The president and the press have a volatile but necessary relationship, a panel of historians and journalists said Monday night.
Historian Douglas Brinkley said since the Theodore Roosevelt administration, presidents have surrounded themselves with the media.
“[The press and presidents] have a love/hate relationship. All presidents cultivate a relationship with reporters, but there is risk involved with the media,” Brinkley said. “Theodore Roosevelt would have reporters around him at all times.”
Host Marvin Kalb interrupted, “Suppose they didn’t write what he wanted them to write?”
Brinkley joked, “He’d slay them.”
Brinkley, along with fellow historian Martha Joynt Kumar and ABC News contributor Sam Donaldson, said the press is a necessary resource for presidents to be successful.
“Presidents preceding Theodore Roosevelt had a sense of the press and a sense that they needed it to achieve,” Donaldson said. “JFK learned about the press quite astutely when he won people over in Congress. [Barack] Obama had it, maybe he’s losing it now.”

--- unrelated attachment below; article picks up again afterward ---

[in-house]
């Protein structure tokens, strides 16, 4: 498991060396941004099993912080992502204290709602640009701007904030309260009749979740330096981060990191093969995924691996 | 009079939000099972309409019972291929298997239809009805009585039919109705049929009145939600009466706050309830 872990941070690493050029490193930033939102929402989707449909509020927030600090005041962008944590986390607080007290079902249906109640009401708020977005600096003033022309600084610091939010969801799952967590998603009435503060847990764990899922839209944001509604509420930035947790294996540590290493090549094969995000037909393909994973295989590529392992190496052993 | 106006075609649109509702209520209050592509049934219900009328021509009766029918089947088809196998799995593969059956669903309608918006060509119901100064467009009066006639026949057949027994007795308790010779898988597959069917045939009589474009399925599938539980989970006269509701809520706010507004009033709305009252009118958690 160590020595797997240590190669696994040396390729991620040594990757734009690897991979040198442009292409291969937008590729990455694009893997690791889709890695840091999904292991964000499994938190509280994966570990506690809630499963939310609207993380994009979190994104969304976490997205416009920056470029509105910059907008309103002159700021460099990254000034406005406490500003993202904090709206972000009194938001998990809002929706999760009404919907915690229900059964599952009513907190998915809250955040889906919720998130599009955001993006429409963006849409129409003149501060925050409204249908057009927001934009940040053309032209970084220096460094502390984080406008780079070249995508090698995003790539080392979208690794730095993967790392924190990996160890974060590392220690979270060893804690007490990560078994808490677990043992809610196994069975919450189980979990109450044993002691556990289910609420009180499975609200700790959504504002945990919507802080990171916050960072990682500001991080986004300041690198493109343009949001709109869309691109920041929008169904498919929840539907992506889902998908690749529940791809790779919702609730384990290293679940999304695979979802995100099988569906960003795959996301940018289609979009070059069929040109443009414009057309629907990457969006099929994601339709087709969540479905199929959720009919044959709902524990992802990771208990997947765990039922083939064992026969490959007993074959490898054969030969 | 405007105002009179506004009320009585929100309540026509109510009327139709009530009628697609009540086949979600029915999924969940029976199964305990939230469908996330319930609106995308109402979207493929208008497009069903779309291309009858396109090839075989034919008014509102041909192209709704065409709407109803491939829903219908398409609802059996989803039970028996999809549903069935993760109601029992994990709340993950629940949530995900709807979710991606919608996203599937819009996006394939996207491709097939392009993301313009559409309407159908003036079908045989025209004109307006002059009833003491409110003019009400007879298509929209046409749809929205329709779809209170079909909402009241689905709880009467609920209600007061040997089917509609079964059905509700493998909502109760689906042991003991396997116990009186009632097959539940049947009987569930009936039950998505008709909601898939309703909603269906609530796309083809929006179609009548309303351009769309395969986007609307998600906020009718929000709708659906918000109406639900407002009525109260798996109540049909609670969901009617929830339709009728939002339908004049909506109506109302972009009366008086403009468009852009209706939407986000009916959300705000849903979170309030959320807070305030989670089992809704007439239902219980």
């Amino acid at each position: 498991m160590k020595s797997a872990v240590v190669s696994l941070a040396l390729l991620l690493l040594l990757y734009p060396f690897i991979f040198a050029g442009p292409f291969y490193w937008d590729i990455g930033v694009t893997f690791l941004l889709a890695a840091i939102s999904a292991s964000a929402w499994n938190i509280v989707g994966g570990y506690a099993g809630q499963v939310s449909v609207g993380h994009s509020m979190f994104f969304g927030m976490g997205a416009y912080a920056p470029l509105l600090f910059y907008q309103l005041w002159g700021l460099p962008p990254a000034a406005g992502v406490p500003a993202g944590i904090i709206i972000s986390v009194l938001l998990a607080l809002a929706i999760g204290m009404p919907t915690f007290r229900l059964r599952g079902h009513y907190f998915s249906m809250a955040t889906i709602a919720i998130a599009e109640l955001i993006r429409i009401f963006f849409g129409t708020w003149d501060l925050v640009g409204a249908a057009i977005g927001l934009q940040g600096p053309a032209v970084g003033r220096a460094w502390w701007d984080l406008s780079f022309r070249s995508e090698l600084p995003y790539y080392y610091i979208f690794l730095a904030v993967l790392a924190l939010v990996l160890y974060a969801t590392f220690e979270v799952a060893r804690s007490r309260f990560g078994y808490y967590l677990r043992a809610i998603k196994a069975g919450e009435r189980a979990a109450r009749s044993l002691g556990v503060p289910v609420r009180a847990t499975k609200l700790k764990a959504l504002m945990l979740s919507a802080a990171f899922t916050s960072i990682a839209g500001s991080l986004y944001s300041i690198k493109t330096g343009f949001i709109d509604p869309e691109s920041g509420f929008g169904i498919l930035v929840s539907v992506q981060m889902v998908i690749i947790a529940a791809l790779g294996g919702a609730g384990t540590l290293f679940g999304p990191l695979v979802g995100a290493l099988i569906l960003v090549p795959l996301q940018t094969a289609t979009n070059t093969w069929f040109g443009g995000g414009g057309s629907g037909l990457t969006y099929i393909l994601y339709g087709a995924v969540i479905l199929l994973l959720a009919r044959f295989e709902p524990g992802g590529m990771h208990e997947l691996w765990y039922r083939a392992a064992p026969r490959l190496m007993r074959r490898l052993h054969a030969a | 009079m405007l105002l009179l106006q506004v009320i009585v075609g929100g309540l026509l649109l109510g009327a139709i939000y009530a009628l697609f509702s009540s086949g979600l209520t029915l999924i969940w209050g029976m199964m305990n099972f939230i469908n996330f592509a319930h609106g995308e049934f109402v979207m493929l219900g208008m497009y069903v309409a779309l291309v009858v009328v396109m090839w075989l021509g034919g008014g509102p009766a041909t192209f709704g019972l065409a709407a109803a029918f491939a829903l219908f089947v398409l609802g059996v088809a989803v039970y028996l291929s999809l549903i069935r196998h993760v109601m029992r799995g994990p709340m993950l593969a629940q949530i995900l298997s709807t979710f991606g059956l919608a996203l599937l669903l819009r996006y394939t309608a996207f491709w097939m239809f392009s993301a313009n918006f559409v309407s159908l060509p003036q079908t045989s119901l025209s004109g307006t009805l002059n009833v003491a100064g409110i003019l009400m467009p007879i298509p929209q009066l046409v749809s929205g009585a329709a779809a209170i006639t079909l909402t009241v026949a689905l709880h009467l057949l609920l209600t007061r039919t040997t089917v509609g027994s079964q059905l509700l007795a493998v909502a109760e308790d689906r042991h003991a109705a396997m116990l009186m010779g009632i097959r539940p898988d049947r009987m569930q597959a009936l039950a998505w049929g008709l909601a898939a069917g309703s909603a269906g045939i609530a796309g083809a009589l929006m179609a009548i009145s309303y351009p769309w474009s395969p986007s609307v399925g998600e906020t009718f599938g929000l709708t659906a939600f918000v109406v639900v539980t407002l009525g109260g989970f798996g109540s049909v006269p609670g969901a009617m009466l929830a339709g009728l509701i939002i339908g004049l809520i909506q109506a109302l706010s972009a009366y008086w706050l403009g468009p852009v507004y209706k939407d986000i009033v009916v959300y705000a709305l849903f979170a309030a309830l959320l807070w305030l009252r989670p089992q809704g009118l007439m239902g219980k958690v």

The panelists discussed how the rapid information exchange is now forcing the White House to be more responsive to and aware of the 24-hour news cycle.
“Obama was smart to be the BlackBerry president, and use technologies to fundraise. [Former Republican vice presidential candidate Sarah] Palin has a reality show, and radio shows. This is congruent with a history of wanting to get the message out there, but it is just so fast-paced,” Brinkley said.
The panelists praised Obama’s savvy political skills but criticized him for his lack of experience before taking office.
“Presidents have political problems, not press problems,” Kumar said. “There is a notion that if I change the message, people will think differently. Obama has had a lot of access to the press and opportunities to reach the public, but his problems are political, like health care.”
For the aspiring journalists in the room, Donaldson and Kumar both advised students to be well-versed in government and history, in addition to journalism.
“Your role is key to the success of government,” Kumar said. “Understanding government will increase understanding of all citizens. You’ll find work, different work than in the past, but we will always need journalism.”